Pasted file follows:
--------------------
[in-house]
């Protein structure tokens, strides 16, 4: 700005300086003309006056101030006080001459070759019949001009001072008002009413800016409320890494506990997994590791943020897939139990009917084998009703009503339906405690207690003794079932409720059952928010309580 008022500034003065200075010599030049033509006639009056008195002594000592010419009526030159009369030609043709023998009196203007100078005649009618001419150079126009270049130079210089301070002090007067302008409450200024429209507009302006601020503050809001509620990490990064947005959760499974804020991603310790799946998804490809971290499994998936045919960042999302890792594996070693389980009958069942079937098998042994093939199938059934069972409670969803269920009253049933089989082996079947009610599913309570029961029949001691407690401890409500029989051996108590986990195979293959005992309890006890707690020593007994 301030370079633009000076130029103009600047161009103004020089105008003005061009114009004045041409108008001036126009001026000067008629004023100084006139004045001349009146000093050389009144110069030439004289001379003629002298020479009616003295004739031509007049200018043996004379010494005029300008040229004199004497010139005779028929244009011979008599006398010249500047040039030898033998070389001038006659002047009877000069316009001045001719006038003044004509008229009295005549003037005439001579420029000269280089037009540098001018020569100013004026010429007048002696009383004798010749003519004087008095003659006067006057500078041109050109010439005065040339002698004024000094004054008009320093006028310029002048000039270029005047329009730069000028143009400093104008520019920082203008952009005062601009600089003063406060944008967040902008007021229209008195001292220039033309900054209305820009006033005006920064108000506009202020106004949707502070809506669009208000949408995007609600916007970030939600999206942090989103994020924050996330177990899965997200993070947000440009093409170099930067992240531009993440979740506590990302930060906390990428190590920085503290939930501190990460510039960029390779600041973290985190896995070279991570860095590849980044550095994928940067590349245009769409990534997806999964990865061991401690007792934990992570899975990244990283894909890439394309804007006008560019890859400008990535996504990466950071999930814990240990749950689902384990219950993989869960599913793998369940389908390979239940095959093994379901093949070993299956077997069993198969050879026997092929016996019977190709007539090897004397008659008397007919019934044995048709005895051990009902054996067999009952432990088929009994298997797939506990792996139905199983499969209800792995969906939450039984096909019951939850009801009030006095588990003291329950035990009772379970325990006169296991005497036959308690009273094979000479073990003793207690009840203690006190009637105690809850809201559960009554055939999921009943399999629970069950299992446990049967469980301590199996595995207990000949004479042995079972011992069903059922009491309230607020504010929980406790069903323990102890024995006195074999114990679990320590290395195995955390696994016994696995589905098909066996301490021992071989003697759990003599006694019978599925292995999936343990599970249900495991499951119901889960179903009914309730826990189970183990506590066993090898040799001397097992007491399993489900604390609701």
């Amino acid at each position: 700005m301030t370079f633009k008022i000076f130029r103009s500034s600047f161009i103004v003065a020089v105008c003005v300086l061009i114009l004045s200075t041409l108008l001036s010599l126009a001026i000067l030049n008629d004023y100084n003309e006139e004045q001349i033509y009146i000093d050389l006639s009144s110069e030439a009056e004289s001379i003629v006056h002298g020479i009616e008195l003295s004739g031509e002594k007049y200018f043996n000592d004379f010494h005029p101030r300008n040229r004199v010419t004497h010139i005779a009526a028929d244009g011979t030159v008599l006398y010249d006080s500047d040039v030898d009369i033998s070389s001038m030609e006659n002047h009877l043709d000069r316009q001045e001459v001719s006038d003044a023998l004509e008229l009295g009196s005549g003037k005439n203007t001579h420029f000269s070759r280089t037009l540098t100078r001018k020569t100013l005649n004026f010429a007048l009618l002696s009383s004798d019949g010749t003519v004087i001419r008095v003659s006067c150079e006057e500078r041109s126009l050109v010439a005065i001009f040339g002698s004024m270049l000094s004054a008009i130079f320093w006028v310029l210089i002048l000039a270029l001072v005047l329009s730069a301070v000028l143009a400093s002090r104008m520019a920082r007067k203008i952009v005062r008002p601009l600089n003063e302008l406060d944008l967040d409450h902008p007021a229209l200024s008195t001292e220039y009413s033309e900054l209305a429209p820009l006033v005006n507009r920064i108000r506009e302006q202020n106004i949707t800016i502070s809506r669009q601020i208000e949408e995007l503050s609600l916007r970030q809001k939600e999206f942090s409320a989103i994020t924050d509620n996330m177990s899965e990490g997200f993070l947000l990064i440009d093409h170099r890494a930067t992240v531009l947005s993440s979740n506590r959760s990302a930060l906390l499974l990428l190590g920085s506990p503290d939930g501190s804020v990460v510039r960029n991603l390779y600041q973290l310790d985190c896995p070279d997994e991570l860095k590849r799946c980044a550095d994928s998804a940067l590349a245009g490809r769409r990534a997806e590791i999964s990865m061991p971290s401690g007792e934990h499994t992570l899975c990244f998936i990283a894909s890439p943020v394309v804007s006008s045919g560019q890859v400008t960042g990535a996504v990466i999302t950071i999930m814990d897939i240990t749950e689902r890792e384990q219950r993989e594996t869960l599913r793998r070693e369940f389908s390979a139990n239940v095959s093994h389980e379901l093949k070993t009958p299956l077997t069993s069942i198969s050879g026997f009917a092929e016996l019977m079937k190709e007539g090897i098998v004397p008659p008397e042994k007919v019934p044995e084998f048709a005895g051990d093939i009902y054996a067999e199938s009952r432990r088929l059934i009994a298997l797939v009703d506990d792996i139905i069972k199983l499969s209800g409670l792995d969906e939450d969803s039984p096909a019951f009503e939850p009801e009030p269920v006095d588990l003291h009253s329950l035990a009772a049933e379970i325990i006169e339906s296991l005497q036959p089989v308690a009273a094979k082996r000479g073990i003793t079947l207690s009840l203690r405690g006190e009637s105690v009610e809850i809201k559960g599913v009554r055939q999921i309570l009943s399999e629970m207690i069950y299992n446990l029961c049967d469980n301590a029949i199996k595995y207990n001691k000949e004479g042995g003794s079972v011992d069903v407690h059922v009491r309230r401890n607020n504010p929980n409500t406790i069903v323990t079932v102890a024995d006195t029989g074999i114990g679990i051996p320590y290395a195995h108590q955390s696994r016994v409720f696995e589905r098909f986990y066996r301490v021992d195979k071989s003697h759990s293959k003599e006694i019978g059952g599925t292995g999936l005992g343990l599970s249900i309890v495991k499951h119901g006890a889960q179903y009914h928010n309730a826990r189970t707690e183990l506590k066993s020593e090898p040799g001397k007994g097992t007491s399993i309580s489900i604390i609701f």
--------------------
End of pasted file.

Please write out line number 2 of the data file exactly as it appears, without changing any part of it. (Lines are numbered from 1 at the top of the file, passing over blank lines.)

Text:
């Protein structure tokens, strides 16, 4: 700005300086003309006056101030006080001459070759019949001009001072008002009413800016409320890494506990997994590791943020897939139990009917084998009703009503339906405690207690003794079932409720059952928010309580 008022500034003065200075010599030049033509006639009056008195002594000592010419009526030159009369030609043709023998009196203007100078005649009618001419150079126009270049130079210089301070002090007067302008409450200024429209507009302006601020503050809001509620990490990064947005959760499974804020991603310790799946998804490809971290499994998936045919960042999302890792594996070693389980009958069942079937098998042994093939199938059934069972409670969803269920009253049933089989082996079947009610599913309570029961029949001691407690401890409500029989051996108590986990195979293959005992309890006890707690020593007994 301030370079633009000076130029103009600047161009103004020089105008003005061009114009004045041409108008001036126009001026000067008629004023100084006139004045001349009146000093050389009144110069030439004289001379003629002298020479009616003295004739031509007049200018043996004379010494005029300008040229004199004497010139005779028929244009011979008599006398010249500047040039030898033998070389001038006659002047009877000069316009001045001719006038003044004509008229009295005549003037005439001579420029000269280089037009540098001018020569100013004026010429007048002696009383004798010749003519004087008095003659006067006057500078041109050109010439005065040339002698004024000094004054008009320093006028310029002048000039270029005047329009730069000028143009400093104008520019920082203008952009005062601009600089003063406060944008967040902008007021229209008195001292220039033309900054209305820009006033005006920064108000506009202020106004949707502070809506669009208000949408995007609600916007970030939600999206942090989103994020924050996330177990899965997200993070947000440009093409170099930067992240531009993440979740506590990302930060906390990428190590920085503290939930501190990460510039960029390779600041973290985190896995070279991570860095590849980044550095994928940067590349245009769409990534997806999964990865061991401690007792934990992570899975990244990283894909890439394309804007006008560019890859400008990535996504990466950071999930814990240990749950689902384990219950993989869960599913793998369940389908390979239940095959093994379901093949070993299956077997069993198969050879026997092929016996019977190709007539090897004397008659008397007919019934044995048709005895051990009902054996067999009952432990088929009994298997797939506990792996139905199983499969209800792995969906939450039984096909019951939850009801009030006095588990003291329950035990009772379970325990006169296991005497036959308690009273094979000479073990003793207690009840203690006190009637105690809850809201559960009554055939999921009943399999629970069950299992446990049967469980301590199996595995207990000949004479042995079972011992069903059922009491309230607020504010929980406790069903323990102890024995006195074999114990679990320590290395195995955390696994016994696995589905098909066996301490021992071989003697759990003599006694019978599925292995999936343990599970249900495991499951119901889960179903009914309730826990189970183990506590066993090898040799001397097992007491399993489900604390609701």